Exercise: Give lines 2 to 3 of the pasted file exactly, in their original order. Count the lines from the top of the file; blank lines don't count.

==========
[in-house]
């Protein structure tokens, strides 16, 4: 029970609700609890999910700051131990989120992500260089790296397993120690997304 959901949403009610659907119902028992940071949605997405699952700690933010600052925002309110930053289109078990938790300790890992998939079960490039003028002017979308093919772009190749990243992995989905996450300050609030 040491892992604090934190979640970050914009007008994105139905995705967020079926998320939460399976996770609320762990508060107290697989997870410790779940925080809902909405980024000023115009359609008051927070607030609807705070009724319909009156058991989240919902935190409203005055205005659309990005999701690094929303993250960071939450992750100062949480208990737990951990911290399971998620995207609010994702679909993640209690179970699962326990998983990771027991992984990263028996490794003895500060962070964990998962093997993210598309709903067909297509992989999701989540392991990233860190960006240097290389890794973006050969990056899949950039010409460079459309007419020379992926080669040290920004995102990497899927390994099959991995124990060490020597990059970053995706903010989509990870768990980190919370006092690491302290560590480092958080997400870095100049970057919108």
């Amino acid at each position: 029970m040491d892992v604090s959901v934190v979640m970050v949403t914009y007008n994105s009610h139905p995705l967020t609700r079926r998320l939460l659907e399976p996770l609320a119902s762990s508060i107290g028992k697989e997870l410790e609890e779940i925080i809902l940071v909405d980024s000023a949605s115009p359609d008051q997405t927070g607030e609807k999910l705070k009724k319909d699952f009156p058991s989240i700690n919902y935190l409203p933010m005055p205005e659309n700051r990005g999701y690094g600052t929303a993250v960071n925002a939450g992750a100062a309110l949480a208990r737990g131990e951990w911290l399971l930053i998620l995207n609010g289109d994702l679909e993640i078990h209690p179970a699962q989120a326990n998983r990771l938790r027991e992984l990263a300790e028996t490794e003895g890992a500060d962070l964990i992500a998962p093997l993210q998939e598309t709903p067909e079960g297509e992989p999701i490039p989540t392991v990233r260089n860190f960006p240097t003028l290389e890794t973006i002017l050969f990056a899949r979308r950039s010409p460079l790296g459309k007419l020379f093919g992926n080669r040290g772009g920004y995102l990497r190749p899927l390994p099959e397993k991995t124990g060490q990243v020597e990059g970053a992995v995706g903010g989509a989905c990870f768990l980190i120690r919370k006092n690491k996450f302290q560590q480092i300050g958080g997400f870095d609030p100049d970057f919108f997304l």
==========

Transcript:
């Protein structure tokens, strides 16, 4: 029970609700609890999910700051131990989120992500260089790296397993120690997304 959901949403009610659907119902028992940071949605997405699952700690933010600052925002309110930053289109078990938790300790890992998939079960490039003028002017979308093919772009190749990243992995989905996450300050609030 040491892992604090934190979640970050914009007008994105139905995705967020079926998320939460399976996770609320762990508060107290697989997870410790779940925080809902909405980024000023115009359609008051927070607030609807705070009724319909009156058991989240919902935190409203005055205005659309990005999701690094929303993250960071939450992750100062949480208990737990951990911290399971998620995207609010994702679909993640209690179970699962326990998983990771027991992984990263028996490794003895500060962070964990998962093997993210598309709903067909297509992989999701989540392991990233860190960006240097290389890794973006050969990056899949950039010409460079459309007419020379992926080669040290920004995102990497899927390994099959991995124990060490020597990059970053995706903010989509990870768990980190919370006092690491302290560590480092958080997400870095100049970057919108």
């Amino acid at each position: 029970m040491d892992v604090s959901v934190v979640m970050v949403t914009y007008n994105s009610h139905p995705l967020t609700r079926r998320l939460l659907e399976p996770l609320a119902s762990s508060i107290g028992k697989e997870l410790e609890e779940i925080i809902l940071v909405d980024s000023a949605s115009p359609d008051q997405t927070g607030e609807k999910l705070k009724k319909d699952f009156p058991s989240i700690n919902y935190l409203p933010m005055p205005e659309n700051r990005g999701y690094g600052t929303a993250v960071n925002a939450g992750a100062a309110l949480a208990r737990g131990e951990w911290l399971l930053i998620l995207n609010g289109d994702l679909e993640i078990h209690p179970a699962q989120a326990n998983r990771l938790r027991e992984l990263a300790e028996t490794e003895g890992a500060d962070l964990i992500a998962p093997l993210q998939e598309t709903p067909e079960g297509e992989p999701i490039p989540t392991v990233r260089n860190f960006p240097t003028l290389e890794t973006i002017l050969f990056a899949r979308r950039s010409p460079l790296g459309k007419l020379f093919g992926n080669r040290g772009g920004y995102l990497r190749p899927l390994p099959e397993k991995t124990g060490q990243v020597e990059g970053a992995v995706g903010g989509a989905c990870f768990l980190i120690r919370k006092n690491k996450f302290q560590q480092i300050g958080g997400f870095d609030p100049d970057f919108f997304l």